The end of the symbian era

Well. The last week has been interesting, with the leaked e-mail and Friday’s Stephen Elop’s announcement on Nokia’s partnership with Microsoft and the replacement of Symbian with Windows Phone as Nokia’s primary platform of choice.

My understanding of these occurrences is that Symbian has no more than 1.5 to 2 years before it’s retirement and now they announce a GHz Symbian phone will be released???? Confused.

At least I got some Qt questions answered in “What is the future of Qt?

When I first heard the Symbian news I was one of the many frustrated long time Nokia fans feeling betrayed as I had seen the improvement in the new Symbian^3 devices and heard the improvements in development thanks to Qt. I thought Nokia were starting to rebound from the likes of the N97 (say no more).

My mind then moved to the “Trojan Horse” theory before seeing other’s references to this also. This was further flamed when it was announced that Stephen Elop had appointed another ex-Microsoft employee into the upper echelons of Nokia. I can only hope this is not the case. He has been confronted about this in a recent interview and unsurprisingly denied any underhandedness.

Now that I’ve had some time to think I can see that the result of this change could be positive. The Windows Phone interface a very pretty thing, but I know, for me at least, it WILL feel wrong at first at least, navigating a Nokia phone without the familiarity which has kept me with Nokia for so many years.

I DO look forward to integrated Microsoft X-box and Microsoft Office applications along with possible integration with the Windows Live  Online catalogue of services. It will be nice to have true integration with Outlook/Mail e-mail, calendar and contacts.

When I look at Nokia’s current application and services offering I am left with a number of thoughts:

  1. Will OVI still exist or be absorbed into the Microsoft services?
  2. Will OVI Maps be re-coded in .Net?
  3. Will OVI Calendar be killed as a result of the Windows Live Calendar just as it is achieving maturity?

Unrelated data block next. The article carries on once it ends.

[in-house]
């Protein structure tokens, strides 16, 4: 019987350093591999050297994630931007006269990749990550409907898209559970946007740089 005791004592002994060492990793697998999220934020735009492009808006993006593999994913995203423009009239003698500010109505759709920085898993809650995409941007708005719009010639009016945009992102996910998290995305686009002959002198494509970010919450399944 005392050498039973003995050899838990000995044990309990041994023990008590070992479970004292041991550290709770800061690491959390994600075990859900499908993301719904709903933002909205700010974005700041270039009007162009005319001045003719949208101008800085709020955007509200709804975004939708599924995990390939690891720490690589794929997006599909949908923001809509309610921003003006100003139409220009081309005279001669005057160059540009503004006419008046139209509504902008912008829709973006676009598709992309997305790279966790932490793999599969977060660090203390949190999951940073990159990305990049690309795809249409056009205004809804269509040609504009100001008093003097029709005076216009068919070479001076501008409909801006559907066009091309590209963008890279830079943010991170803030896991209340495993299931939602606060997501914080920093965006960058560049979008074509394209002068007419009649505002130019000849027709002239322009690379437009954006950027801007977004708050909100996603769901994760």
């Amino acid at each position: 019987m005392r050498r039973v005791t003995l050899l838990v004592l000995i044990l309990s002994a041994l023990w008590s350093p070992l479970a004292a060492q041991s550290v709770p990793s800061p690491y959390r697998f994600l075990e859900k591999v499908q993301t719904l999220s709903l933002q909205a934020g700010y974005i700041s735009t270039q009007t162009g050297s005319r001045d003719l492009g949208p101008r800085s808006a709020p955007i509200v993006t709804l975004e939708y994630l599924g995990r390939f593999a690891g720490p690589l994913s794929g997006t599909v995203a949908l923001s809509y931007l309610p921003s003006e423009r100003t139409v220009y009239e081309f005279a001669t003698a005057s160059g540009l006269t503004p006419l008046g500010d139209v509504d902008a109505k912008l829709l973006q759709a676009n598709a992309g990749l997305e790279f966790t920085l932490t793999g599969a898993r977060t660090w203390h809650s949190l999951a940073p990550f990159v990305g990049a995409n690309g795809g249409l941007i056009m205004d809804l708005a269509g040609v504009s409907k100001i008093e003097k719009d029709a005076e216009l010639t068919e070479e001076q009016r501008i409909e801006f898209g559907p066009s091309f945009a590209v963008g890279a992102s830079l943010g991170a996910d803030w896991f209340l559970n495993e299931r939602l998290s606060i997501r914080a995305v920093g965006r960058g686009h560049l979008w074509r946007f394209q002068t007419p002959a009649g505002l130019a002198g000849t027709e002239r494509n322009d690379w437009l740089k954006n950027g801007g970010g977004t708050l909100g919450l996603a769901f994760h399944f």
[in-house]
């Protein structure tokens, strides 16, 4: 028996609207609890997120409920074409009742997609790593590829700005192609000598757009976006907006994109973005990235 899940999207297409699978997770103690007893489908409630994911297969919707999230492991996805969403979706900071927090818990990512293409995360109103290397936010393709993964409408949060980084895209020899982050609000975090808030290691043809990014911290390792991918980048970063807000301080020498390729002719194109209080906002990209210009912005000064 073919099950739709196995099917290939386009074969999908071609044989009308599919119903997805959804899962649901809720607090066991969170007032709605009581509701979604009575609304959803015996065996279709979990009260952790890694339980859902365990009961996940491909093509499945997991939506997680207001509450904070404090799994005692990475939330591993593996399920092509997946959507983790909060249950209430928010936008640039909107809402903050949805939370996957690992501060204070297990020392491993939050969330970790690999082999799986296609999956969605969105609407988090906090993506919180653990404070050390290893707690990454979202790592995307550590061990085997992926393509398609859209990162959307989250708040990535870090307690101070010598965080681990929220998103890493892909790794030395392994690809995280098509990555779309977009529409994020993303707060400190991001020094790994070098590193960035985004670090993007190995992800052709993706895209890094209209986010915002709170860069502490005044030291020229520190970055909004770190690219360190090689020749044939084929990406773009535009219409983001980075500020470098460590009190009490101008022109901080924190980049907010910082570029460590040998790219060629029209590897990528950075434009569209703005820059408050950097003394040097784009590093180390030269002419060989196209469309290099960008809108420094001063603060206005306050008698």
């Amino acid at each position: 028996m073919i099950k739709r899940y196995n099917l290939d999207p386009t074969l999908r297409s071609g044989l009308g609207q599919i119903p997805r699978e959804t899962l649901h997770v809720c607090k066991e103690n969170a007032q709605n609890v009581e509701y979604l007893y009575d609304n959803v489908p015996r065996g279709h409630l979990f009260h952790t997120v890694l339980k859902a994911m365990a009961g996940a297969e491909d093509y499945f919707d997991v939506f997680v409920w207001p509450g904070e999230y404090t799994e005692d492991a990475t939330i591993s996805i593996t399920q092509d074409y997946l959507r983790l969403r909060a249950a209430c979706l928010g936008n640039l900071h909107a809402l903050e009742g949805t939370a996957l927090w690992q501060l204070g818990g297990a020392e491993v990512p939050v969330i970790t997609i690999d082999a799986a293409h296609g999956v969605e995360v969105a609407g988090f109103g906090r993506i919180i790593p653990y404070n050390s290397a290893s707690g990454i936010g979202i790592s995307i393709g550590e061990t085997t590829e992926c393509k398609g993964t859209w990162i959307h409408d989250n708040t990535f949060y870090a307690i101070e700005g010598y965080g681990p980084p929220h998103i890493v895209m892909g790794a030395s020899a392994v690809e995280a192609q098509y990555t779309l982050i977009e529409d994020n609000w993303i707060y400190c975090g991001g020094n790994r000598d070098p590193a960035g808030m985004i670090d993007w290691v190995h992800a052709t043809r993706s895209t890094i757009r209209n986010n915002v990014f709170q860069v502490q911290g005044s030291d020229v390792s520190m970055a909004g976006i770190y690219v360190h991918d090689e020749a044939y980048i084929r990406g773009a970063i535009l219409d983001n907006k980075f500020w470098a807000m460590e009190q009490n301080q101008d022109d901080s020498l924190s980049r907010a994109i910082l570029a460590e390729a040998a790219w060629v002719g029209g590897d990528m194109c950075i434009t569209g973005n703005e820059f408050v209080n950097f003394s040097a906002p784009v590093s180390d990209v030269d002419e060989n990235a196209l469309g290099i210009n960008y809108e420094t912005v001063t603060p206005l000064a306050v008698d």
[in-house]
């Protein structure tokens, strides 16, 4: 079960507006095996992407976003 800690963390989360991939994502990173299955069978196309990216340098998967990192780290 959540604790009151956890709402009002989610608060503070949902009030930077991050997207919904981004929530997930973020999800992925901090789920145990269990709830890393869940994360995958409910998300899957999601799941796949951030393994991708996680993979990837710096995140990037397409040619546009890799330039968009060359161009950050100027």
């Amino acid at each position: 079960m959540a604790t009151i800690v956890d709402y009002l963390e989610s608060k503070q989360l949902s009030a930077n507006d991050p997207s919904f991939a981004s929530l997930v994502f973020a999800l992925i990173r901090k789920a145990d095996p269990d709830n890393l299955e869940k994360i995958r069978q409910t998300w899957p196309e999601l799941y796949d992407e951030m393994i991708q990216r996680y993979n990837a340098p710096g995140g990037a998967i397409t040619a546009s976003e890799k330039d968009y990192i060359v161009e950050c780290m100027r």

4. Will OVI Mail be retired as a result of Windows Live mail?
  5. Will OVI Contacts be shut-down as a result of MSN and Windows Live IM?

Another point to add at this point is that it is not that long since Nokia announced it’s partnership with Yahoo providing them with access to OVI Maps whilst using Yahoo’s email and IM capability. I assume, based on the Friday’s announcement, that the Yahoo deal was limited to Symbian. If not, how will thas affect the OVI web services?

Some areas that are more obvious in my opinion are that Quick Office and Mobile Documents will be hit hard by this joint venture as Microsoft have these capabilities in their portfolio already.

I am interested to see what will happen to OVI Music with Zune already existing in the Microsoft product range as Microsoft will be bringing the software to the partnership. I will say that the PC based Zune player has always exceeded the capabilities of the OVI Player although iTunes remains the easiest to use. I do however remember the issue for Zune users when Microsoft updated the device firmware and broke many many devices denying this was possible. These Zunes were nigh on unusable for c.6 months before Microsoft outwardly admitted the error was in the FW and it was corrected. I hope these issue will be solved quicker in the new Partnership as these things do happen.

I also hope that if Zune is taken on as the partnership’s Media player of choice that development and promotion pace is improved as Zune has existed for many years without having made it out of the Americas.